What are some tips for job seekers looking to conduct their own informational interview?

Executive/career coach, speaker, and author, Tad Mayer offers some helpful guidelines for candidates looking to organize an informational interview with a prospective employer or expert in their field.

1.  Set an agenda that will get you the answers you need.

Ask the other party for their “story”, background, and what led them to their current role or position. Follow this question by asking for any pertinent advice that the employer or field expert can offer. For purposes of reference, be sure to provide information about yourself as well. By explaining your “story” to the other individual, you are providing them with a more effective opportunity to offer their assistance. Once they can understand your unique perspective, they will be better able to properly tailor their responses and advice in a more helpful way.

2.  Reach out to the right people.

Assure that the individual with whom you choose to connect will be both helpful and reliable. In other words, search for contacts who not only possess valuable knowledge based on where you are in your career, but also those who are most likely to agree to the meeting. Mayer asserts that the latter criterion is essential, especially when you are starting out. The more informational interviews you are able to complete with willing individuals, the more practice you will have for those deeper in your network.

Informational-Interview-Woman-accessing-Social-Network.jpgThe Takeaway

The reasons for partaking in this often overlooked career resource can be limitless, and the benefits are often multi-faceted. Whether you walk away with a job offer, some future networking prospects, or even a new friendship; informational interviews are a win-win for everyone involved.

 

Fred Coon, CEO

Take your job search and LinkedIn profile to new levels and achieve your career goals with LinkedInSecrets.us. Leveraging LinkedIn for Job Search Success 2015 will transform how you use LinkedIn on a daily basis and create a profile that will WOW recruiters and hiring managers.

What To Do When You’re Dissatisfied With Your New Job

You have finally secured a position at that illustrious company you have been eyeing for several years now. After a series of interviews with the organization’s most relevant decision-makers, you are hoping this will be the job where you can finally settle in, long-term.

However, there are those certain occasions when our initial impression of a company may not quite correspond with the reality of the job and what it entails. If you find yourself in this position, you are certainly not alone. In fact, a recent study performed by the software company, BambooHR, indicates that nearly 31 percent of all new recruits quit within the first six months of employment.

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While sometimes the best response is to immediately seek new employment, it is also crucial to think before you act. Lea McLeod, career coach, author, and founder of the Job Success Lab, shares some strategic advice with employees who have found themselves ultimately dissatisfied at a new job.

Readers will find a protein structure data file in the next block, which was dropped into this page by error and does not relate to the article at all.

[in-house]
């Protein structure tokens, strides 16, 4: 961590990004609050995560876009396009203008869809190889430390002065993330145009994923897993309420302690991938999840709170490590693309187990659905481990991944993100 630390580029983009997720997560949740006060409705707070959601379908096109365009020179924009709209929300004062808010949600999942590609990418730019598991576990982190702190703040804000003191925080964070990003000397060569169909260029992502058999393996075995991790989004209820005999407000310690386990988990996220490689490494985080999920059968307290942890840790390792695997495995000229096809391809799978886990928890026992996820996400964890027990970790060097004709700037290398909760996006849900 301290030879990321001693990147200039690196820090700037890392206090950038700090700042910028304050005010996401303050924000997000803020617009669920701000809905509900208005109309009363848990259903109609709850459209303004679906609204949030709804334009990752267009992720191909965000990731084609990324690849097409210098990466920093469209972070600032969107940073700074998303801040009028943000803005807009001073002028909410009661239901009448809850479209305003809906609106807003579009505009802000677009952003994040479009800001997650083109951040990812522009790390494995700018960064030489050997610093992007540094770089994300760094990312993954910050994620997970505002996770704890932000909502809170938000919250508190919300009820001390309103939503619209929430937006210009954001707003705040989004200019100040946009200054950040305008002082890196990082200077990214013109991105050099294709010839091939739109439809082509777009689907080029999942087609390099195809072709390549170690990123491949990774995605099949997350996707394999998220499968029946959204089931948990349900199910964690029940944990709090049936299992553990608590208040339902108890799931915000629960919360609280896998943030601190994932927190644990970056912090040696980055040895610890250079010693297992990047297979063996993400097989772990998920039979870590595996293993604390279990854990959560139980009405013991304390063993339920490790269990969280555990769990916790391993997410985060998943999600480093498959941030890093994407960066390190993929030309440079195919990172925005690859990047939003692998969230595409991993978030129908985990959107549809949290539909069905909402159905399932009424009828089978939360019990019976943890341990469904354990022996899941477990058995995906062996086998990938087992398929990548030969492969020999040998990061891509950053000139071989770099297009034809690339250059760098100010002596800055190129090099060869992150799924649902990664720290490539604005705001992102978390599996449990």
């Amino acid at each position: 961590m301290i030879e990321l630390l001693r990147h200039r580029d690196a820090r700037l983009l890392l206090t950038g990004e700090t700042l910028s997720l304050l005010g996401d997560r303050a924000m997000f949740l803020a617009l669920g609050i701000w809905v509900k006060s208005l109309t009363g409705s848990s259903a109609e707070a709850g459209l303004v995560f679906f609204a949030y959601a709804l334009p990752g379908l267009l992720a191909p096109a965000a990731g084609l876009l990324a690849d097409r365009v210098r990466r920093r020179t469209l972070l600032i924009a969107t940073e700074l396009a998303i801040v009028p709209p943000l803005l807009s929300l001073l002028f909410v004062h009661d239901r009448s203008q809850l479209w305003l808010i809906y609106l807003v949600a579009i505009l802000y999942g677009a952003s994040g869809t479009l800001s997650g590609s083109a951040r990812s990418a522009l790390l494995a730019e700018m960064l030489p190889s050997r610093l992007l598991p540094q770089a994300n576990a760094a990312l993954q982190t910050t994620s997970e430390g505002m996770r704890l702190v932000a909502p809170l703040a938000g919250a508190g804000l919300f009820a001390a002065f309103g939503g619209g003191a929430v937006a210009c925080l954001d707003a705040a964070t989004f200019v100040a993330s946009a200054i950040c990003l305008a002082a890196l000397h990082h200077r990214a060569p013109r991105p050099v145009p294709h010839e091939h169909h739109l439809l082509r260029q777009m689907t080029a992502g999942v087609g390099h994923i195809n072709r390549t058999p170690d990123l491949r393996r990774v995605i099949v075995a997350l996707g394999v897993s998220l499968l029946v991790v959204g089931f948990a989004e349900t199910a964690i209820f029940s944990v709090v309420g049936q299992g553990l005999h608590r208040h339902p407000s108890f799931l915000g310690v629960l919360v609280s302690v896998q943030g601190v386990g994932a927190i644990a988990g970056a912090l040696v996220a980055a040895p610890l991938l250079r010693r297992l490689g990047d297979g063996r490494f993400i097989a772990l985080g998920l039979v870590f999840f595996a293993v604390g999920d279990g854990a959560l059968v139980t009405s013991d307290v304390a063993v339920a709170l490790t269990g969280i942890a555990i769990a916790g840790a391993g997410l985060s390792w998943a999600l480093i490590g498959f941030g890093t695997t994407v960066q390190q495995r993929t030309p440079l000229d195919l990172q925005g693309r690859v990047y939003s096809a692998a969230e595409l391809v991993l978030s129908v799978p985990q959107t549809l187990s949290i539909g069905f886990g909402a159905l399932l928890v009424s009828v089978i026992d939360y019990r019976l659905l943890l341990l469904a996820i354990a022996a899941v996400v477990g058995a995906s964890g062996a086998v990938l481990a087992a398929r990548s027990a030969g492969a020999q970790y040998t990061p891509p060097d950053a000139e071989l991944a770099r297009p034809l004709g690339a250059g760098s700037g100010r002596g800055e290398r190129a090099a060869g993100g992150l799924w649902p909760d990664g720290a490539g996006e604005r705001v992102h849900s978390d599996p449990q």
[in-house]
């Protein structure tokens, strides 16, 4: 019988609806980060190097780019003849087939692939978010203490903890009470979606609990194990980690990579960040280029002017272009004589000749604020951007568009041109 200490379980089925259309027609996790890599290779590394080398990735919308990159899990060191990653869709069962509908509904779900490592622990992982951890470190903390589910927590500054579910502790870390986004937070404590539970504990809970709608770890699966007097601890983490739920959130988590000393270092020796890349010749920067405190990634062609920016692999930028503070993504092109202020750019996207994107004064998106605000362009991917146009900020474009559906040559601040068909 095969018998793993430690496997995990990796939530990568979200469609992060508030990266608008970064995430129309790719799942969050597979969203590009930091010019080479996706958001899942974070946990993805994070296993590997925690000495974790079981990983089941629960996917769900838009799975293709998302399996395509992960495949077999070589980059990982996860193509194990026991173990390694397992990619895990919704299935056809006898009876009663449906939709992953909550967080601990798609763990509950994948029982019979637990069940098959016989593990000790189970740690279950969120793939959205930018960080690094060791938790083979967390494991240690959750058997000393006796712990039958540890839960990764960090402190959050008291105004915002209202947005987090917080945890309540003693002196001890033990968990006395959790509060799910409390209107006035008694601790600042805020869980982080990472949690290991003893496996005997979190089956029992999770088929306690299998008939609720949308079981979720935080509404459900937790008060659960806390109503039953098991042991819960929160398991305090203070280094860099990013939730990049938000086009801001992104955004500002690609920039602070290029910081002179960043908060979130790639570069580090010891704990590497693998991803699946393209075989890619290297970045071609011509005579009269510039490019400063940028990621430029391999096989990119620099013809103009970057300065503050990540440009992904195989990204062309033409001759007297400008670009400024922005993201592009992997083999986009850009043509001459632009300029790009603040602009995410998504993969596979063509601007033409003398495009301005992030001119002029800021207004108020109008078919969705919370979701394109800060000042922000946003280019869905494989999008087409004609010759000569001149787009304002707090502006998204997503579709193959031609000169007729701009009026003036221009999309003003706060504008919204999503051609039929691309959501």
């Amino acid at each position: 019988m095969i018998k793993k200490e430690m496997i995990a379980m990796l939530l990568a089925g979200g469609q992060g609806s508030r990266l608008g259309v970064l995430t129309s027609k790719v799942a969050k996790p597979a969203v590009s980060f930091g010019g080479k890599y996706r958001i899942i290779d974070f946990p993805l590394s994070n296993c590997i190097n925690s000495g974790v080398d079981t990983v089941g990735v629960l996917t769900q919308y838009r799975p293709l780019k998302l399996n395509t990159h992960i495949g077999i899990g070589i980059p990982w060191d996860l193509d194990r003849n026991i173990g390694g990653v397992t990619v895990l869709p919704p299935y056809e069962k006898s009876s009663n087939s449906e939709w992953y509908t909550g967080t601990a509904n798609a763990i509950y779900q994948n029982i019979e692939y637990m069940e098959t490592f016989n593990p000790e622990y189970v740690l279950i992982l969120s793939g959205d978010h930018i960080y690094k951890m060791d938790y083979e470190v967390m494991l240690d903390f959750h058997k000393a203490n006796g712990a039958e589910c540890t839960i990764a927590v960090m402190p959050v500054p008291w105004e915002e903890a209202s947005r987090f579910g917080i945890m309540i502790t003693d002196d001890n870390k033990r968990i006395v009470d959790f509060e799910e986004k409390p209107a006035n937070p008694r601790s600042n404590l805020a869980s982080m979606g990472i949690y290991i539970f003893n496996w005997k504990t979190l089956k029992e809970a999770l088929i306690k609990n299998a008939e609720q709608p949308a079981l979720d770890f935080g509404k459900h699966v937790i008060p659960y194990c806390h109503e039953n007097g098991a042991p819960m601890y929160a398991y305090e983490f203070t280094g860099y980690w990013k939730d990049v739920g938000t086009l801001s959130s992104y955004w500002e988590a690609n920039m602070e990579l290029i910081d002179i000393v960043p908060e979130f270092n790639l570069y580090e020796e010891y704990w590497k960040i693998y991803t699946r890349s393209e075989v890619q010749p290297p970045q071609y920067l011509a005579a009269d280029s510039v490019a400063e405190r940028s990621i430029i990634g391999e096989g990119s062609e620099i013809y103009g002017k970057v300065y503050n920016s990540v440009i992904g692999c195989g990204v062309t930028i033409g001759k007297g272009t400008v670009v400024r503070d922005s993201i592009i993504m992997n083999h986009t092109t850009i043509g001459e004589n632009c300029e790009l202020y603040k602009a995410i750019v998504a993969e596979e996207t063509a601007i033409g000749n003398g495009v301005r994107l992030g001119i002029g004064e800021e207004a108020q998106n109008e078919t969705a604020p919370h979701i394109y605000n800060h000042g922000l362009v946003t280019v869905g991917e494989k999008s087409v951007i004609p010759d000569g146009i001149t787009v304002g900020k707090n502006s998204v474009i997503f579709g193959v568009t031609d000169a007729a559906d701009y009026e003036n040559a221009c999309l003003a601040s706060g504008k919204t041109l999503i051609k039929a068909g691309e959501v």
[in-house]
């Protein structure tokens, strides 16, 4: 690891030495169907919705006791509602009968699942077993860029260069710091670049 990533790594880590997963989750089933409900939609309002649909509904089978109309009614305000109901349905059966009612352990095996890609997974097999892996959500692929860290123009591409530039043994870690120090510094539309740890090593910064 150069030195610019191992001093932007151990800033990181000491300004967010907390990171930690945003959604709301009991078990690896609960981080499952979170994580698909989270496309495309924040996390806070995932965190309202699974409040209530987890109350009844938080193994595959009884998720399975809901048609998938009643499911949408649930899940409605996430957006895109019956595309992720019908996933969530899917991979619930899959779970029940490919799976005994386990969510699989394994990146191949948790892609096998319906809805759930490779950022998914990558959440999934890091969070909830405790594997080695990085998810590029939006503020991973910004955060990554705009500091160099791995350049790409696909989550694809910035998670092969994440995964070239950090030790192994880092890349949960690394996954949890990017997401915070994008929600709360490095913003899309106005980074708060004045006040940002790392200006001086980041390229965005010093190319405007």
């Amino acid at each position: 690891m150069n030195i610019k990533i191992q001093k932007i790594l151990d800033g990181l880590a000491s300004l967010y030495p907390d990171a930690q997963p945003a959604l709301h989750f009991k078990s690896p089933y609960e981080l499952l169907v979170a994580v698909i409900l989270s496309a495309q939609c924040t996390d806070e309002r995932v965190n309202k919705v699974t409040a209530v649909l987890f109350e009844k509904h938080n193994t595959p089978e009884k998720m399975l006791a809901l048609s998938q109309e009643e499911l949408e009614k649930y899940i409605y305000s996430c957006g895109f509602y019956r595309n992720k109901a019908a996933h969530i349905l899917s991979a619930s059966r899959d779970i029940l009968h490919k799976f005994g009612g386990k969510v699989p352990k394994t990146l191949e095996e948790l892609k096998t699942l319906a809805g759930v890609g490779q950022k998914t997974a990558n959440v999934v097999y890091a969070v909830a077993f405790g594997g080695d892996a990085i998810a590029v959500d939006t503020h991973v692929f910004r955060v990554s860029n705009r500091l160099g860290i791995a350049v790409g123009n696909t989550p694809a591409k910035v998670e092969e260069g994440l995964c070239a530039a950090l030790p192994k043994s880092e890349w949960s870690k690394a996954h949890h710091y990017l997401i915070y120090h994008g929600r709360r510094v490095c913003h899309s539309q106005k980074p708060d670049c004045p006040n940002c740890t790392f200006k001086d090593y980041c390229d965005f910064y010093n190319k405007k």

1.  Identify what works and what doesn’t.

So, if you’ve decided that you “hate” your new job, ask yourself why; and avoid generalizations at all costs. We all feel a little “out of sorts” when we start a brand new job. McLeod states, “You’re used to feeling competent and now you don’t. This sense of discomfort might feel like failure or frustration – and that might be the source of your thoughts of quitting”.

Conversely, there is also the chance that the work is not what you originally agreed to, the culture is negative, or perhaps you’re dealing with the results of poor management. Unfortunately, these are circumstances that may not improve with time.

However, McLeod recommends that new hires also look for aspects of the job that are working. “Maybe you’re working for a great company with potential for advancement. There might be great mentors and experienced professionals on your team to learn from,” adds McLeod. Consider whether the long-term benefits outweigh the current or short-term negatives and/or inconveniences. At this point, you’ll be better adept at deciding upon your next course of action.

2.  Communicate with your manager.

Once a company has invested the time and resources in recruiting a new employee, they will likely not be thrilled at the idea of having to start the process all over again, especially after only a short period of time. Therefore, it’s quite likely you’ll be able to utilize this as a form of leverage while being honest about any problems you are having on the job.  If the company went through the process of choosing you above another group of candidates, they were probably quite confident in your ability to succeed in the position for which you were hired.

Perhaps there is a circumstance of which your boss is not aware, which can be easily rectified. It’s common – even for those in leadership positions – to unknowingly fall into non-constructive professional patterns. A reasonable manager will prefer that you communicate your thoughts calmly and honestly, rather than suffer in silence while your productivity plummets, causing you to eventually move on to a new opportunity.  “[By] asking for what you need,” says McLeod, “you may be able to change the path of this new job”.

3.  Create a time frame.

Since all new jobs require a certain period of learning and acclimation, McLeod suggests that unsatisfied new hires dedicate a certain time frame to making things work. “Get a mentor. Meet weekly with your manager. Build relationships with the colleagues and teams around you. Do everything you can in your control to make the job the best experience possible,” says McLeod.

If at the end of the timeline, you’ve noticed that nothing has improved and your feelings toward the position are unchanged, this is when you should consider a plan to move on to something more suitable.

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In Closing